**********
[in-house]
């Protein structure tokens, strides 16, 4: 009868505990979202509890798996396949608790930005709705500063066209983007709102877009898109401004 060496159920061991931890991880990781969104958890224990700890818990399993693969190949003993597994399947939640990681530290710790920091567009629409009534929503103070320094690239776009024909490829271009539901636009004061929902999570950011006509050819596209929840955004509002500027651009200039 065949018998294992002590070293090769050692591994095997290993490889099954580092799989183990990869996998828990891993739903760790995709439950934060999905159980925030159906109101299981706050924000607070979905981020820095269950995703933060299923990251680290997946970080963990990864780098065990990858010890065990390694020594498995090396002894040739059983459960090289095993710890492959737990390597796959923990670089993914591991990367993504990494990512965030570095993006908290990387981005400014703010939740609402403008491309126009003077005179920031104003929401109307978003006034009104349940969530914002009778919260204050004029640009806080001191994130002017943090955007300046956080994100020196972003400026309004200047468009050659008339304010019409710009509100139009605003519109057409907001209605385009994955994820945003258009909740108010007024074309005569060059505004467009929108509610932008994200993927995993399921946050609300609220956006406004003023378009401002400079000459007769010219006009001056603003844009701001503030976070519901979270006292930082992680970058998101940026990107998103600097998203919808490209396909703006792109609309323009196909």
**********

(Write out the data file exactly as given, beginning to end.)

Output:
[in-house]
């Protein structure tokens, strides 16, 4: 009868505990979202509890798996396949608790930005709705500063066209983007709102877009898109401004 060496159920061991931890991880990781969104958890224990700890818990399993693969190949003993597994399947939640990681530290710790920091567009629409009534929503103070320094690239776009024909490829271009539901636009004061929902999570950011006509050819596209929840955004509002500027651009200039 065949018998294992002590070293090769050692591994095997290993490889099954580092799989183990990869996998828990891993739903760790995709439950934060999905159980925030159906109101299981706050924000607070979905981020820095269950995703933060299923990251680290997946970080963990990864780098065990990858010890065990390694020594498995090396002894040739059983459960090289095993710890492959737990390597796959923990670089993914591991990367993504990494990512965030570095993006908290990387981005400014703010939740609402403008491309126009003077005179920031104003929401109307978003006034009104349940969530914002009778919260204050004029640009806080001191994130002017943090955007300046956080994100020196972003400026309004200047468009050659008339304010019409710009509100139009605003519109057409907001209605385009994955994820945003258009909740108010007024074309005569060059505004467009929108509610932008994200993927995993399921946050609300609220956006406004003023378009401002400079000459007769010219006009001056603003844009701001503030976070519901979270006292930082992680970058998101940026990107998103600097998203919808490209396909703006792109609309323009196909």